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Single rail 100% modular PSU's


Guest Kojak
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Guest Kojak

Ultra has the X3 and X4 lineup on single rail modulars. But people bag on em so silverstone is the next best bet lol

 

Thanks. I looked at the X4 1600.

With only a 76A rating, it doesn't compare well to the 95A Silverstone SST-ZU1200M

( which will power two 5970 GPU's ). Even my Corsair TX750 carries a 60A rating.

 

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Guest Kojak

Personally I prefer the mains not to be modular. I read there is a power loss in modular connections. Maybe not a huge deal, but even so I prefer the mains not to be modular.

There is a basis for this concern. Both in theory and in practice.

The amount of the drop in voltage across the connection depends

upon the quality of the connector and it's lack of oxidation / corrosion.

In ideal conditions the drop in voltage across the connection is negligible.

Periodically breaking / remaking the connection will ameliorate the effects

of oxidation upon the connection.

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Guest Kojak

Well you're always going to use the mains of the psu, so why would you want it to be modular?

 

From a purist's point of view it matters.

As a practical concern it does not matter.

Electrical theory and reality are unaffected.

It's a matter of choice born of preference.

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From a purist's point of view it matters.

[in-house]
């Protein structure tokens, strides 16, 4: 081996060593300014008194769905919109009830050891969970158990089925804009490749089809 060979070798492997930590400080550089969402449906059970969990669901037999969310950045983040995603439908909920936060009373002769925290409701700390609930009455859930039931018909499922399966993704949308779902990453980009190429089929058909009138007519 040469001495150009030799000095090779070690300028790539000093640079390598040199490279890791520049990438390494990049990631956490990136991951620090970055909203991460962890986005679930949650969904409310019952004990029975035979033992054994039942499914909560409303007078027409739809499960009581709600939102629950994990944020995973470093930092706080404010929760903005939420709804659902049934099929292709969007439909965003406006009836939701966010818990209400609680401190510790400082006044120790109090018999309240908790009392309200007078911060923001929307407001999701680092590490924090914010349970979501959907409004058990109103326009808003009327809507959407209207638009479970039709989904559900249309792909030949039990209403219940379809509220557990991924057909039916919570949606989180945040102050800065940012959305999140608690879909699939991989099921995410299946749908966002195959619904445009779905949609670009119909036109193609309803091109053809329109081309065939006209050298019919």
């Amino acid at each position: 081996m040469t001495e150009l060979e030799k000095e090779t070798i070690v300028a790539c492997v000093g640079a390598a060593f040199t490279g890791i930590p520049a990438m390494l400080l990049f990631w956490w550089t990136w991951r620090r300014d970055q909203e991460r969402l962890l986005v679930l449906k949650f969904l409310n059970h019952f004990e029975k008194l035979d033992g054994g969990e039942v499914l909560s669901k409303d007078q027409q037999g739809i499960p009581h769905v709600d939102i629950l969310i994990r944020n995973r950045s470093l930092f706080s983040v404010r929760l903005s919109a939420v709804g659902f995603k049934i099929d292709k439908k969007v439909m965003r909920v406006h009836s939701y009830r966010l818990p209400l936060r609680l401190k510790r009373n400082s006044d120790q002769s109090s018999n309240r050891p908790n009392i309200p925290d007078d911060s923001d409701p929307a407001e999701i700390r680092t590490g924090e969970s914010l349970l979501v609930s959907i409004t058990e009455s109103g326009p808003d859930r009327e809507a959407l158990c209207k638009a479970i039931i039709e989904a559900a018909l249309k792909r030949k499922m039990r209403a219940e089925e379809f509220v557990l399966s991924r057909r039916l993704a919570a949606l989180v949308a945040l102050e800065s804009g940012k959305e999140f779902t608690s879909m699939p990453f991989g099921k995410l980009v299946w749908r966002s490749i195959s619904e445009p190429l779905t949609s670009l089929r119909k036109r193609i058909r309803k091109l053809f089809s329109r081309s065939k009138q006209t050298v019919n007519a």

As a practical concern it does not matter.

Electrical theory and reality are unaffected.

It's a matter of choice born of preference.

 

Um yeah, not sure why one would want to add an extra break in the connection when it's not necessary or provide any benefit. :shrug:
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I still don't understand this single, or not rail.

 

Being retired for almost 20 years, now, things must of changed.

You have a PSU, it has an input, you have a transformer for 12V, and a

transformer for 3.3/5 volt. A bridge rect, to make is DC +/- for each.

 

Therefore you only have one rail, for 12v and one rail for 3.3/5 v.

 

If you have a PSU that says it has four rails, then it would have to have

four transformers. NOT

 

By the national codes, you can only have 25amps on any single 12v rail.

Open the transformer, all the 12v wires come from the same place, but in

theory can only handle 25amps.

Same on a multi rail or single rail PSU.

 

Its only an advertising/selling point.

 

At least thats what I seem to remember since starting in electonics in 1966.

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Guest Kojak

I still don't understand this single, or not rail.

 

Being retired for almost 20 years, now, things must of changed.

You have a PSU, it has an input, you have a transformer for 12V, and a

transformer for 3.3/5 volt. A bridge rect, to make is DC +/- for each.

 

Therefore you only have one rail, for 12v and one rail for 3.3/5 v.

 

If you have a PSU that says it has four rails, then it would have to have

four transformers. NOT

 

By the national codes, you can only have 25amps on any single 12v rail.

Open the transformer, all the 12v wires come from the same place, but in

theory can only handle 25amps.

Same on a multi rail or single rail PSU.

 

Its only an advertising/selling point.

 

At least thats what I seem to remember since starting in electronics in 1966.

 

This link should help you understand.

 

http://www.xbitlabs.com/articles/cases/dis...ethodology.html